Causes of a Displaced Uterus


shutterstock_128571875

This is the year of the uterus here at M+BL!  I took a life-changing training back in January about how to put a uterus back into it’s proper place.  I also learned about all the health issues that can manifest in women who have a displaced uterus and some amazing self-healing tools like Vaginal Steam Baths and Castor Oil Packs.

Today I want to talk about things that may have actually caused your uterus to be in the wrong spot in the first place.  Read on to learn more.   And P.S.  if you are local to south florida or are willing to travel, please make an appointment to see me!  I have been a massage therapist and healer for 14 years and now I am an Arvigo Mayan Abdominal Therapy Practitioner as well.  I also do Skype sessions and can teach you self-care/self healing things you can do on your own, if you can’t find a practitioner in your area.

  1. Repeated pregnancies close together.  Traditional wisdom says that postpartum is three years and not six weeks and that children should be spaced at least three years apart to give your body and uterine ligaments a chance to heal and recuperate.
  2. Bad professional care during pregnancy and afterwards.  Sad to say it, but there are way too many inexperienced and just plain callous health practitioners out there “taking care” of women who have no idea how damaging their rough hands can be.   Premature and excessive pushing during delivery, yanking on the baby with hands or forceps, and rough pelvic exams can all damage uterine ligaments and knock a uterus out of place.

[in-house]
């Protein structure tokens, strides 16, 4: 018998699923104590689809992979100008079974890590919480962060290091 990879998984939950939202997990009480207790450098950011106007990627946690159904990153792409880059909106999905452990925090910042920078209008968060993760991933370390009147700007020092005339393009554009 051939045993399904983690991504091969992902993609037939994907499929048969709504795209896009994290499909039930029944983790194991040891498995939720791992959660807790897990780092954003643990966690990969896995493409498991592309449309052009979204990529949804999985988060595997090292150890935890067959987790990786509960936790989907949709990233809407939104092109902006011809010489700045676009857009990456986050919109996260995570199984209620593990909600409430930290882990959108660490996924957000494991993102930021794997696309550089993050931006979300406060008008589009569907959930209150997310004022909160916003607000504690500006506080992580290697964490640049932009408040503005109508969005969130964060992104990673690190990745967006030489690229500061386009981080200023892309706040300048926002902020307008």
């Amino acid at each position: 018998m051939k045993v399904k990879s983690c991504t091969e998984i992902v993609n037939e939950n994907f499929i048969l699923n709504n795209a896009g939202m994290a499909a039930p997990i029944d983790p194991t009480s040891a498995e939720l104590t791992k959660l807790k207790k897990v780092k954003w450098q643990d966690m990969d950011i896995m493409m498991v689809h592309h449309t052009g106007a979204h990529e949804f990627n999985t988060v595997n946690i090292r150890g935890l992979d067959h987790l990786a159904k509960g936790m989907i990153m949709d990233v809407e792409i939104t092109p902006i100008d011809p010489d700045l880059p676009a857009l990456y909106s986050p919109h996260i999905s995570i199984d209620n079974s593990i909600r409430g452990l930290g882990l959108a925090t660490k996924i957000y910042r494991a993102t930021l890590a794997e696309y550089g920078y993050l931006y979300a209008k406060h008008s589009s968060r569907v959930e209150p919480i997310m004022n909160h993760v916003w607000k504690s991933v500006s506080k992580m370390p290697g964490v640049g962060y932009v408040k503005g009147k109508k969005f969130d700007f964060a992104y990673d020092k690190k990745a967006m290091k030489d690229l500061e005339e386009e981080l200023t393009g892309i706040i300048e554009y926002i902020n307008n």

3. Carrying something heavy during pregnancy, postpartum and menstruation.  When you pick up something heavy, the downward pressure on a possibly already damaged and weak uterine ligaments will cause, you guessed it, more damage.   When you have a child, it is so hard to not pick them up when you are pregnant or on your period, but do your best not to lift anything heavy.  This is old, old traditional wisdom and is to be taken very seriously.  And definitely don’t carry your kids on your hip, that causes all kinds of pelvis misaligment and muscle spasms.  Use any of a variety of carriers instead and evenly distribute the weight throughout your whole body.
  4. Walking barefoot on cold grass or tile. I know this sounds totally kooky, but I believe it!  And I totally understand now why my Argentian/German mother-in-law would yell at me for walking barefoot on tile.  When you walk barefoot on something cold, it contracts the nerves, arteries, veins, and lymph, further congesting the flow of fluids to and from the pelvis.
  5. Wearing high heeled shoes.  When I was a dancer, my very old, Russian-trained ballet teacher, told us to never wear heels because it would mess up our calf and pelvic muscles for ballet, but now I wonder if he was also passing on traditional wisdom to keep our uteri healthy as well.  When you wear high heals, your low back stays in a constant state of contraction to help you keep your balance.  When the back muscles do that, besides the aches which are no fun, it also inhibits fluid flow to your pelvic organs and pulls on the ligaments which can make your uterus get out of place.  Wearing high heels every now and again is fine, it’s the all day, everyday that can get a woman in trouble.